China’s had its eyes in the skies and has launched multiple satellites in the past few years but was China using these satellites to keep an eye on India and more importantly were these sats used to see India’s strategic position at the LAC and perhaps to plan the Galwan clash? Well, going by the trajectory of Chinese satellites there seems to be a clear pattern, indicating the same. In an exclusive investigation by our sister channel NewsX, it looks like China had been plotting the Ladakh heist and used their spy sats to achieve their insidious goals.
Almost two and a half months after the Galwan clash NewsX carried out the biggest expose on Chinese spy sats – In this exclusive our sister channel unmasked the real truth and purpose of these Chinese spy satellites. We traced the path of path Chinese satellites which were launched on 29th September, 2017 – namely Yaogan 30A, 30B, 30C.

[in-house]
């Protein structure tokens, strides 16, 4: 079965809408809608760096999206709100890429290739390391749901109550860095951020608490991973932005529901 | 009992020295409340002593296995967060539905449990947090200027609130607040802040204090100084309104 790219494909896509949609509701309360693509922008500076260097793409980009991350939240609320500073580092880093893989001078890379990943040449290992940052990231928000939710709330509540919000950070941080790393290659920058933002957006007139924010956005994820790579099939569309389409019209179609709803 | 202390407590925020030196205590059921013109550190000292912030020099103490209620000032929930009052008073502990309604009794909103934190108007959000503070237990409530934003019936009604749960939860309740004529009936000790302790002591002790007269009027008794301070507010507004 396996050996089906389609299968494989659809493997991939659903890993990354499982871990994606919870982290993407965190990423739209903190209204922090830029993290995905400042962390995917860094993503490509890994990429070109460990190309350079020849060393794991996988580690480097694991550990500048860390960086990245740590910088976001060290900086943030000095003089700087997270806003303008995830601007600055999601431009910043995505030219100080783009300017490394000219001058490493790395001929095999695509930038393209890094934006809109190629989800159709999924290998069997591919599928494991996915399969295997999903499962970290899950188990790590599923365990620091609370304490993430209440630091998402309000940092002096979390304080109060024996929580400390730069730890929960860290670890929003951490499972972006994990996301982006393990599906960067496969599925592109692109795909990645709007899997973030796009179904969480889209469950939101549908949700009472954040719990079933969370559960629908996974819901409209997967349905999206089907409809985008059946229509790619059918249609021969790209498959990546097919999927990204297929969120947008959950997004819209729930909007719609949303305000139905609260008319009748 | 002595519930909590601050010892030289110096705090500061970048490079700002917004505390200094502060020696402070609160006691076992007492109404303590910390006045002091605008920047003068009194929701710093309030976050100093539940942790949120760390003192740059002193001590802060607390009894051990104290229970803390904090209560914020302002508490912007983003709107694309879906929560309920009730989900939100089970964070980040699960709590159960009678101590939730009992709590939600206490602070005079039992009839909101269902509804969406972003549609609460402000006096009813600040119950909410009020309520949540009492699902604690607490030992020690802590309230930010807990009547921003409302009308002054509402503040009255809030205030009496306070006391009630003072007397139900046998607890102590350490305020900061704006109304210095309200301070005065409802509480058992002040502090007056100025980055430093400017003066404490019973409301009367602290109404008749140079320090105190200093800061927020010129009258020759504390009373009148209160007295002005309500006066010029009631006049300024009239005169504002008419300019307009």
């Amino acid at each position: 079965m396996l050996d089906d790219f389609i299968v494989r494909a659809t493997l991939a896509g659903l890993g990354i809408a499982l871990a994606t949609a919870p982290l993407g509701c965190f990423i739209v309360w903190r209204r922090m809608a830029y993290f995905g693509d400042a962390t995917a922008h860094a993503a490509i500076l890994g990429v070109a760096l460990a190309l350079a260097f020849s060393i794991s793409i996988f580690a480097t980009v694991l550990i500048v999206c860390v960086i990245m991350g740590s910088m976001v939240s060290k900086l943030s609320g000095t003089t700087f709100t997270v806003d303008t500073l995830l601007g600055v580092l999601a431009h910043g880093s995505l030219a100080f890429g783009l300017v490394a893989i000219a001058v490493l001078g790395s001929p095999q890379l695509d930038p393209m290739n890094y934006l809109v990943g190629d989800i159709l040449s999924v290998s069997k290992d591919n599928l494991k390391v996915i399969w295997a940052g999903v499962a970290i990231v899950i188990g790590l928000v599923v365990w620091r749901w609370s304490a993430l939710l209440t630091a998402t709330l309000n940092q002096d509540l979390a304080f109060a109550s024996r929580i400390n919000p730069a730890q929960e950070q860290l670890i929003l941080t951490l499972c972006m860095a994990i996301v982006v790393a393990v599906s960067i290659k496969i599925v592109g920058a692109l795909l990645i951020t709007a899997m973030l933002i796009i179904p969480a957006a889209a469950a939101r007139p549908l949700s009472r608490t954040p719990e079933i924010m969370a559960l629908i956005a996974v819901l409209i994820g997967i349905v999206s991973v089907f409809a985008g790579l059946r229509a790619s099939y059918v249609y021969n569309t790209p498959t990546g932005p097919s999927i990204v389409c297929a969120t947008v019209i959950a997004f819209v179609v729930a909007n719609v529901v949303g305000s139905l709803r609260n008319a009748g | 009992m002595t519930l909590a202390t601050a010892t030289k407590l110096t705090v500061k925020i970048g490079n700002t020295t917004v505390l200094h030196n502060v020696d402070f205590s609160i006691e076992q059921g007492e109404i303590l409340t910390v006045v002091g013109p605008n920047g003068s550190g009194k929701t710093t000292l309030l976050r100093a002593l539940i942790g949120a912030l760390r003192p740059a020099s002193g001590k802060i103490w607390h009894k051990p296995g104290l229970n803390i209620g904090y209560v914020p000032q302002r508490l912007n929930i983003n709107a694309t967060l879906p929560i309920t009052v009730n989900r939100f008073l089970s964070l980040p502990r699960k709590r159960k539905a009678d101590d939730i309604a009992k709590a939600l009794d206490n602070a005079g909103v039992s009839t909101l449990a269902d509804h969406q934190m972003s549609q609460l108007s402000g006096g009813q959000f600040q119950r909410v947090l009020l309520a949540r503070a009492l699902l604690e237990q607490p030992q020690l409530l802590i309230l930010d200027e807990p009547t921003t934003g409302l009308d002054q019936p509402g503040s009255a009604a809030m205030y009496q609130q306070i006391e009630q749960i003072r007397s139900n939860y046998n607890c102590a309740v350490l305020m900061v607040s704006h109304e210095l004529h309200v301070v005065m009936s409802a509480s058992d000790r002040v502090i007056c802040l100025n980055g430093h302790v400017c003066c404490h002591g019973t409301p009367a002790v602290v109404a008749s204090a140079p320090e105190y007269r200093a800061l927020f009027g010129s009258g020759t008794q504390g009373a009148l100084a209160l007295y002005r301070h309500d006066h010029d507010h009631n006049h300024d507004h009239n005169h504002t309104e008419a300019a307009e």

If you look at the track path of Yaogan 30A, you’ll see how it goes directly over Ladakh and the track path of Yaogan 30C show how it directly hovers over Ladakh. Also, one can even see the observable footprint of these satellites. These sats sweep over the Indian subcontinent multiple times daily – clearly showing how China is keeping an eye on India and using it to their advantage
The timeline of the launch of these Chinese sats is also very interesting. Curiously, right after the Doklam standoff, China launched three spy sats in 2017. And even more interestingly, on 24th March 2020 China launched 6 more spy satellites and by 5th May 2020, the Galwan clash happened – clearly exposing a pattern and showing China’s true face and spy tactics.
Also, the Yaogan series of satellites launched by China have been under a lot of criticism in the past as well. While Chinese media Claims that these satellites are only for ‘scientific experiment’ purpose, western analysts have always suspected that China has been using it for military purposes. Each satellite has a optical & synthetic aperture radar and the apparently real purpose of satellite is optical sensing for military even though China claims its used for remote sensing. The Yaogan class satellites are launched via Taiyuan/Jiuquan launch sites and are built by Shanghai Academy of Space Flight Tech.